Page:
Interval computing is the most used way to produce bounds on answers to numerical problems. Given lower and upper bounds on each numeric input data value, it computes lower and upper bounds on each output value. For instance ‘if the car’s speed is between 40 and 50 mph and the distance to travel is between 8 and 10 miles, the time for the trip is between 9.6and 15 minutes.’ Symbolically this is the interval calculation [8,10]/[40,50]*60 giving the result [9.6,15]. The bounds are mathematically guaranteed – assuming correct algorithms are used – and in particular take account of all roundoff errors in arithmetic operations. For instance if we had to give the above answer in whole minutes we should have to say ‘between 9 and 15 minutes’.
Interval computing has some notable successes but has been slow to live up to its promise. One reason is that it requires access to low-level computer arithmetic features such as control over rounding mode, which are ill-supported by the main computer languages. Hence software is hard to port between platforms and even between successive releases of a compiler. This severely hampers progress on the inherent difficulties of interval computing, mainly that for implicit problems such as solving algebraic and differential equations one needs very different and more time consuming algorithms.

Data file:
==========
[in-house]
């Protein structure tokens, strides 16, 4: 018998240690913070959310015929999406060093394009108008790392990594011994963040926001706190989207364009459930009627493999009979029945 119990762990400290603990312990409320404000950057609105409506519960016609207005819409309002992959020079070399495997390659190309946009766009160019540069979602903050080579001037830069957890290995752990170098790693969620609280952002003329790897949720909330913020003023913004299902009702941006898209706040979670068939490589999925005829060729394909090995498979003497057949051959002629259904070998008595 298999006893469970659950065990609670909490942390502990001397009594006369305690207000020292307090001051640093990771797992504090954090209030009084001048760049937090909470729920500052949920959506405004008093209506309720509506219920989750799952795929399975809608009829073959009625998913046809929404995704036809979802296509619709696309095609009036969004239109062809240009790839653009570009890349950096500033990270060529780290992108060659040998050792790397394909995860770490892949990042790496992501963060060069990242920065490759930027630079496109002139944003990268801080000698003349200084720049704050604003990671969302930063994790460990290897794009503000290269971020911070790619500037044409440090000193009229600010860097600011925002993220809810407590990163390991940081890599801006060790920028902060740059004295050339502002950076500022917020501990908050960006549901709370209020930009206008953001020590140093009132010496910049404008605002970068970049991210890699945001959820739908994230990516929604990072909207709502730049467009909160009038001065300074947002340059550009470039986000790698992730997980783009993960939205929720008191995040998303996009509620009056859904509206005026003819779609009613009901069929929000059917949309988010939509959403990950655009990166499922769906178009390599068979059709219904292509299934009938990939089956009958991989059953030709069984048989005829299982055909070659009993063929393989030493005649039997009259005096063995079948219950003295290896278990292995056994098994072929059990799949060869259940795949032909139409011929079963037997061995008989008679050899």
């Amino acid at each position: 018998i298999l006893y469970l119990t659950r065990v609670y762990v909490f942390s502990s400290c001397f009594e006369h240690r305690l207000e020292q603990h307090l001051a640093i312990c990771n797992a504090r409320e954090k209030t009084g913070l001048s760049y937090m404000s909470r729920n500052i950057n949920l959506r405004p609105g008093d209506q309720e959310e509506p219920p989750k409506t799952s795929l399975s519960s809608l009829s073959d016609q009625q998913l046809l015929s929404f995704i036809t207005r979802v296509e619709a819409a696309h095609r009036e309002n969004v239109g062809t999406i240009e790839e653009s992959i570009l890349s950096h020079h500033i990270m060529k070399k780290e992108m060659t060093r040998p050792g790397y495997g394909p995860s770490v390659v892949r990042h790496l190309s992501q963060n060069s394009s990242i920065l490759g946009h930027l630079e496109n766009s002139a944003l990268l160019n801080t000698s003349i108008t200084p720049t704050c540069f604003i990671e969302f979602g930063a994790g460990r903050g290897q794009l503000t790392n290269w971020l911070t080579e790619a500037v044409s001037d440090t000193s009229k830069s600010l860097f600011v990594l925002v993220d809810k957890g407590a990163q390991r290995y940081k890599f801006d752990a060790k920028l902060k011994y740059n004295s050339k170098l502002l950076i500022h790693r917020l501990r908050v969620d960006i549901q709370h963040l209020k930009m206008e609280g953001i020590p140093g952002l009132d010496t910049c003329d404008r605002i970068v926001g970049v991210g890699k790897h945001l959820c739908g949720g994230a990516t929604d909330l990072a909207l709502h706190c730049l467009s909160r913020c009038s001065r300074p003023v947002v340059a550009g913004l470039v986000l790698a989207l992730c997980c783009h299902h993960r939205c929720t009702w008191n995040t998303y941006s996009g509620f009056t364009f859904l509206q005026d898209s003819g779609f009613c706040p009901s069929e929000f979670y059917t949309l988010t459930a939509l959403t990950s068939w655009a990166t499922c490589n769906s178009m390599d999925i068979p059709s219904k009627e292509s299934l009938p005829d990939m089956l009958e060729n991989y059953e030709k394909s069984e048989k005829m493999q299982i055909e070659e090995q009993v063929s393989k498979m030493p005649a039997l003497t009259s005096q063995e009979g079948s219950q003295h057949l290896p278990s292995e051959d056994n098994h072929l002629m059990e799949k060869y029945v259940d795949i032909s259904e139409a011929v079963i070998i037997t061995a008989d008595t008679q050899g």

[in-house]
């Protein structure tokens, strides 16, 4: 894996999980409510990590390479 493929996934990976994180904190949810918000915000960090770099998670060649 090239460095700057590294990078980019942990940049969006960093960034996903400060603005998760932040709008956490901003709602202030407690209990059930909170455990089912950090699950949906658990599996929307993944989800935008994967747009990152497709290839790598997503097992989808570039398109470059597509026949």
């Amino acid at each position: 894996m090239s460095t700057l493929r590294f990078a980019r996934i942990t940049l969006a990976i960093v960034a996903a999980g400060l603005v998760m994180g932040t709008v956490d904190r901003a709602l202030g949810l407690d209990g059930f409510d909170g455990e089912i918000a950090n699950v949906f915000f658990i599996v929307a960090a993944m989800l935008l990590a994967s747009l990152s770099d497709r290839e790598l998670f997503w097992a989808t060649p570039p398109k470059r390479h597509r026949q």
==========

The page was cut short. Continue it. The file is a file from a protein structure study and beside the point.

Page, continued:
For ordinary floating point computing a portable infrastructure has been available for many years, thanks to the IEEE arithmetic standard at the hardware level, and quality algorithm libraries such as NAG and IMSL at the software level.
The ISL project was begun in Summer 2005 with the mission to put in place a similar portable infrastructure for interval computing.
See other pages for more detail on the project’s origin and aims, its personnel, its achievements and current activities, a selection of journal papers, talks and working notes, and summaries of team meetings held so far.